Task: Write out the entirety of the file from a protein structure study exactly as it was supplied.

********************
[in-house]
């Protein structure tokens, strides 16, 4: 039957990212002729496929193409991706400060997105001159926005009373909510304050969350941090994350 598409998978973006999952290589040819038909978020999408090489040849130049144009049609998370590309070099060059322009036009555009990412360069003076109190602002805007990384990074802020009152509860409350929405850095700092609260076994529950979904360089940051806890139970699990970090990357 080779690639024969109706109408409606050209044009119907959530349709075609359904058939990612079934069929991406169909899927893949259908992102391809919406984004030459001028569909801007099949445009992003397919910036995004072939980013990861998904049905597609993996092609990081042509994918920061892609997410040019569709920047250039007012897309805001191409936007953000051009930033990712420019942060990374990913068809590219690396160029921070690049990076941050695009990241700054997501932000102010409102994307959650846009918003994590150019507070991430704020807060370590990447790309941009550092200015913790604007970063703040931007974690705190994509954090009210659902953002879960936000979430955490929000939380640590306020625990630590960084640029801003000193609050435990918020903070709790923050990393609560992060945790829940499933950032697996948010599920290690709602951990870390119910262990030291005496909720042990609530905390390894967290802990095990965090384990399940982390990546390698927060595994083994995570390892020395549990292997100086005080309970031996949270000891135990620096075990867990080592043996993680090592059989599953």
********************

[in-house]
């Protein structure tokens, strides 16, 4: 039957990212002729496929193409991706400060997105001159926005009373909510304050969350941090994350 598409998978973006999952290589040819038909978020999408090489040849130049144009049609998370590309070099060059322009036009555009990412360069003076109190602002805007990384990074802020009152509860409350929405850095700092609260076994529950979904360089940051806890139970699990970090990357 080779690639024969109706109408409606050209044009119907959530349709075609359904058939990612079934069929991406169909899927893949259908992102391809919406984004030459001028569909801007099949445009992003397919910036995004072939980013990861998904049905597609993996092609990081042509994918920061892609997410040019569709920047250039007012897309805001191409936007953000051009930033990712420019942060990374990913068809590219690396160029921070690049990076941050695009990241700054997501932000102010409102994307959650846009918003994590150019507070991430704020807060370590990447790309941009550092200015913790604007970063703040931007974690705190994509954090009210659902953002879960936000979430955490929000939380640590306020625990630590960084640029801003000193609050435990918020903070709790923050990393609560992060945790829940499933950032697996948010599920290690709602951990870390119910262990030291005496909720042990609530905390390894967290802990095990965090384990399940982390990546390698927060595994083994995570390892020395549990292997100086005080309970031996949270000891135990620096075990867990080592043996993680090592059989599953």